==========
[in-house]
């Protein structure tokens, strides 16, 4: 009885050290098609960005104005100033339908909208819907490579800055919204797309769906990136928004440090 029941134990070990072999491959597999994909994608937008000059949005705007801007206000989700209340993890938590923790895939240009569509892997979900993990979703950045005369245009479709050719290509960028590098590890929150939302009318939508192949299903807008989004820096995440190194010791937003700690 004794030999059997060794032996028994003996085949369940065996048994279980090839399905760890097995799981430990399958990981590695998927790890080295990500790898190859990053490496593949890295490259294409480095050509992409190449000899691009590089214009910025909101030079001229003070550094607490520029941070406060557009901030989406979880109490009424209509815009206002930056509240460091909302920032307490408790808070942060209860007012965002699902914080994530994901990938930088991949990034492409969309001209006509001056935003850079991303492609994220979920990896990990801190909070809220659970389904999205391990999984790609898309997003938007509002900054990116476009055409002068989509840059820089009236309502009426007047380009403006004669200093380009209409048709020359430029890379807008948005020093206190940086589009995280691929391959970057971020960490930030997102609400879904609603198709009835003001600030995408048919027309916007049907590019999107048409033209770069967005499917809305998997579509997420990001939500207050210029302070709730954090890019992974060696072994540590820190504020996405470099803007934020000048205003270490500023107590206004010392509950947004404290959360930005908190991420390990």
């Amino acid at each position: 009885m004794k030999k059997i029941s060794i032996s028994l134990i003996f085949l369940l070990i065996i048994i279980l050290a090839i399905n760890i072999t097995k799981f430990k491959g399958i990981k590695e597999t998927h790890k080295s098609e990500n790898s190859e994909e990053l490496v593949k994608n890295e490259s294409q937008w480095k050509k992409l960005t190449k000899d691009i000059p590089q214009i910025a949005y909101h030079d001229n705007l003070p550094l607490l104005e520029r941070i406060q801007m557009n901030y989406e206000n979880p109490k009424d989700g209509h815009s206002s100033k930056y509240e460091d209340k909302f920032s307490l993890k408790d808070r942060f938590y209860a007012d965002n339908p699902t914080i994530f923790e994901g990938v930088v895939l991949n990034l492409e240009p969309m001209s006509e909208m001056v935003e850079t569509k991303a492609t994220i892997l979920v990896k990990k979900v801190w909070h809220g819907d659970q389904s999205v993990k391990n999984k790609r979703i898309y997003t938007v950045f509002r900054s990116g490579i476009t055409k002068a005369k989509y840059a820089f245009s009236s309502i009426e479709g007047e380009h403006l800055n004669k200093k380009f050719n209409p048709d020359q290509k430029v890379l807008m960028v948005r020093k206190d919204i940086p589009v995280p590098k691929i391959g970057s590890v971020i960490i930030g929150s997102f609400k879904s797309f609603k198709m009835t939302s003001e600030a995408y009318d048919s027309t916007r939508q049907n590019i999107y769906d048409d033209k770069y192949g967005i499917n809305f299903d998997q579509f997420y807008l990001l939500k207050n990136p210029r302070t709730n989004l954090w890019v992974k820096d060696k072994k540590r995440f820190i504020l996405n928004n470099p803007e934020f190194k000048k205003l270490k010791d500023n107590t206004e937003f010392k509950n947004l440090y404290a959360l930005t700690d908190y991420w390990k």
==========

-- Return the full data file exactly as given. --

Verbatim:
[in-house]
């Protein structure tokens, strides 16, 4: 009885050290098609960005104005100033339908909208819907490579800055919204797309769906990136928004440090 029941134990070990072999491959597999994909994608937008000059949005705007801007206000989700209340993890938590923790895939240009569509892997979900993990979703950045005369245009479709050719290509960028590098590890929150939302009318939508192949299903807008989004820096995440190194010791937003700690 004794030999059997060794032996028994003996085949369940065996048994279980090839399905760890097995799981430990399958990981590695998927790890080295990500790898190859990053490496593949890295490259294409480095050509992409190449000899691009590089214009910025909101030079001229003070550094607490520029941070406060557009901030989406979880109490009424209509815009206002930056509240460091909302920032307490408790808070942060209860007012965002699902914080994530994901990938930088991949990034492409969309001209006509001056935003850079991303492609994220979920990896990990801190909070809220659970389904999205391990999984790609898309997003938007509002900054990116476009055409002068989509840059820089009236309502009426007047380009403006004669200093380009209409048709020359430029890379807008948005020093206190940086589009995280691929391959970057971020960490930030997102609400879904609603198709009835003001600030995408048919027309916007049907590019999107048409033209770069967005499917809305998997579509997420990001939500207050210029302070709730954090890019992974060696072994540590820190504020996405470099803007934020000048205003270490500023107590206004010392509950947004404290959360930005908190991420390990």
């Amino acid at each position: 009885m004794k030999k059997i029941s060794i032996s028994l134990i003996f085949l369940l070990i065996i048994i279980l050290a090839i399905n760890i072999t097995k799981f430990k491959g399958i990981k590695e597999t998927h790890k080295s098609e990500n790898s190859e994909e990053l490496v593949k994608n890295e490259s294409q937008w480095k050509k992409l960005t190449k000899d691009i000059p590089q214009i910025a949005y909101h030079d001229n705007l003070p550094l607490l104005e520029r941070i406060q801007m557009n901030y989406e206000n979880p109490k009424d989700g209509h815009s206002s100033k930056y509240e460091d209340k909302f920032s307490l993890k408790d808070r942060f938590y209860a007012d965002n339908p699902t914080i994530f923790e994901g990938v930088v895939l991949n990034l492409e240009p969309m001209s006509e909208m001056v935003e850079t569509k991303a492609t994220i892997l979920v990896k990990k979900v801190w909070h809220g819907d659970q389904s999205v993990k391990n999984k790609r979703i898309y997003t938007v950045f509002r900054s990116g490579i476009t055409k002068a005369k989509y840059a820089f245009s009236s309502i009426e479709g007047e380009h403006l800055n004669k200093k380009f050719n209409p048709d020359q290509k430029v890379l807008m960028v948005r020093k206190d919204i940086p589009v995280p590098k691929i391959g970057s590890v971020i960490i930030g929150s997102f609400k879904s797309f609603k198709m009835t939302s003001e600030a995408y009318d048919s027309t916007r939508q049907n590019i999107y769906d048409d033209k770069y192949g967005i499917n809305f299903d998997q579509f997420y807008l990001l939500k207050n990136p210029r302070t709730n989004l954090w890019v992974k820096d060696k072994k540590r995440f820190i504020l996405n928004n470099p803007e934020f190194k000048k205003l270490k010791d500023n107590t206004e937003f010392k509950n947004l440090y404290a959360l930005t700690d908190y991420w390990k």